The vicious cycle of people on the land borrowing money from banks or loan sharks to stay afloat shows little sign of coming to an end.
It was the third time this month that Suphan Buri rice farmer Boonchu Maneewong, 59, travelled to Bangkok to plead with government officials for help with crippling debt.
the cost of business: When rains are normal, Suphan Buri farmers can get good returns. As rice has become a global commodity, there is pressure to adopt a higher level of technology.
In the past week, Ms Boonchu and several other farmers from her area rose early to catch a van from their home town at dawn in order to arrive at the Agriculture Ministry on Ratchadamnoen Avenue by 9am. As the offices opened for the day, farmers, aged mostly in their fifties, waited in halls and stairwells.
After an hour, they were told to go upstairs to the “Farmers Help Centre”. As they went in, an official was taking a phone call informing him that the farmers were on the way.
“I need a government official to go to Suphan Buri and negotiate with the lenders,” Ms Boonchu said on behalf of 15 farmers to the official after he hung up the phone.
The official said he didn’t know if that was possible. “The case is not yet in court and even if it is, it has to follow legal procedures,” he replied, sounding eager to send the group off to another government ministry.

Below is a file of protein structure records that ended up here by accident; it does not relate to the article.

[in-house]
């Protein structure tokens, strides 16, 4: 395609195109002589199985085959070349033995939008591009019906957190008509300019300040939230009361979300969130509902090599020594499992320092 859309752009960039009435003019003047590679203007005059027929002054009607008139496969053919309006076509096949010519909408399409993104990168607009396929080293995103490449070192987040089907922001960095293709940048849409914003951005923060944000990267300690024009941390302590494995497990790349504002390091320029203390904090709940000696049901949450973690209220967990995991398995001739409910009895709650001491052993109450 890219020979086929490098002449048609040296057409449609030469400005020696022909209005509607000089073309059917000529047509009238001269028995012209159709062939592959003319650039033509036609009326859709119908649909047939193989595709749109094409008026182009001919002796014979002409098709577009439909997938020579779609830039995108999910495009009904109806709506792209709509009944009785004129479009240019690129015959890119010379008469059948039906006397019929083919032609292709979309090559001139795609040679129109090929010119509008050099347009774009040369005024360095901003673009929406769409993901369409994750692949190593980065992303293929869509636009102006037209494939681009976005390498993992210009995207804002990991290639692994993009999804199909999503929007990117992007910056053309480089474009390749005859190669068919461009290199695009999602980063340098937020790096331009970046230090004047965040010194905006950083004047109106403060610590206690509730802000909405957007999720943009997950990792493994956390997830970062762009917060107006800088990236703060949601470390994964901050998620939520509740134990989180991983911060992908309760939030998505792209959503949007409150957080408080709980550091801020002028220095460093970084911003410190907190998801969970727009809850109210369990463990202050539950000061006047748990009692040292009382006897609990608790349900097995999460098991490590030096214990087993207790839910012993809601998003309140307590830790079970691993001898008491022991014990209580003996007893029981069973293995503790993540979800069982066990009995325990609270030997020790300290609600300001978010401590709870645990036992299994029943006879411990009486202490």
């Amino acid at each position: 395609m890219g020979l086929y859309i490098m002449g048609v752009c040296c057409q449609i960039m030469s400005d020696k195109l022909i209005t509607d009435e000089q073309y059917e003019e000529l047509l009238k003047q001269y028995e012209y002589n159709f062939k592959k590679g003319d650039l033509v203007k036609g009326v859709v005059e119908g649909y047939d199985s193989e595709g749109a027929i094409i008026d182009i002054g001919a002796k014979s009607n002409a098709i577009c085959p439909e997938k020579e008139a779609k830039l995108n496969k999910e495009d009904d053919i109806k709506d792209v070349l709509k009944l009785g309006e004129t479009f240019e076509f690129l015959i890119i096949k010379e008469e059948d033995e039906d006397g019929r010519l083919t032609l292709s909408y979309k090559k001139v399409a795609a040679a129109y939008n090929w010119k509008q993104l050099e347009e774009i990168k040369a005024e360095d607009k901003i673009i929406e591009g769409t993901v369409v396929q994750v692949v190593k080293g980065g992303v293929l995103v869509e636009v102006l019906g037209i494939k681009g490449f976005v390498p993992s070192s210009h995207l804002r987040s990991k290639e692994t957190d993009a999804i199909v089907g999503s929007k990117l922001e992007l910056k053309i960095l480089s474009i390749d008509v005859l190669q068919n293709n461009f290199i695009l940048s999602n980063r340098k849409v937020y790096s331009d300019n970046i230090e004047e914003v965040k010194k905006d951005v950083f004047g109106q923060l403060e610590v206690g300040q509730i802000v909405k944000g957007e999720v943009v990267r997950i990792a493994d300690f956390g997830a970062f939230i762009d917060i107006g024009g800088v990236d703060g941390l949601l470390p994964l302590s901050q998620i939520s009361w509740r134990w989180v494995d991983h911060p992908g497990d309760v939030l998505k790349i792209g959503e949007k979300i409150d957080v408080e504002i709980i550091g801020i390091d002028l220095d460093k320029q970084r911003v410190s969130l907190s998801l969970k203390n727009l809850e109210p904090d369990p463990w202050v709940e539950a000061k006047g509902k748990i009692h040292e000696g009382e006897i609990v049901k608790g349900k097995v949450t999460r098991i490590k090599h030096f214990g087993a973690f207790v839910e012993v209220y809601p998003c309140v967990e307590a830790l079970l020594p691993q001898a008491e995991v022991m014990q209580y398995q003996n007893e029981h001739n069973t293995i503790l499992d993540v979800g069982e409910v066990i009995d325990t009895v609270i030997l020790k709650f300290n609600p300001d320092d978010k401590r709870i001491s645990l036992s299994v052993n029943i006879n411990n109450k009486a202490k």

His reluctance was understandable. There will never be enough government officials to intervene to help farmers cope with the massive debts they are carrying. Provincial Administration Department figures released earlier this month showed 21.59 billion baht debt in the non-formal loan sector and 366.7 billion baht in the formal system.
Ms Boonchu was directed to the office of the Bangkok Metropolitan Administration, where one official said he might intervene. It seems totally illogical that a Suphan Buri farmer would ask a Bangkok city officer for help, but in their desperation many farmers are turning to any official to try and intervene on their behalf.
This year, almost every Suphan Buri farmer needs official intervention when it comes to their debt problems. Severe drought throughout the year has made it impossible for them to harvest their paddy during the 120-day mid-year rice season. Many of them are already carrying long-standing debt.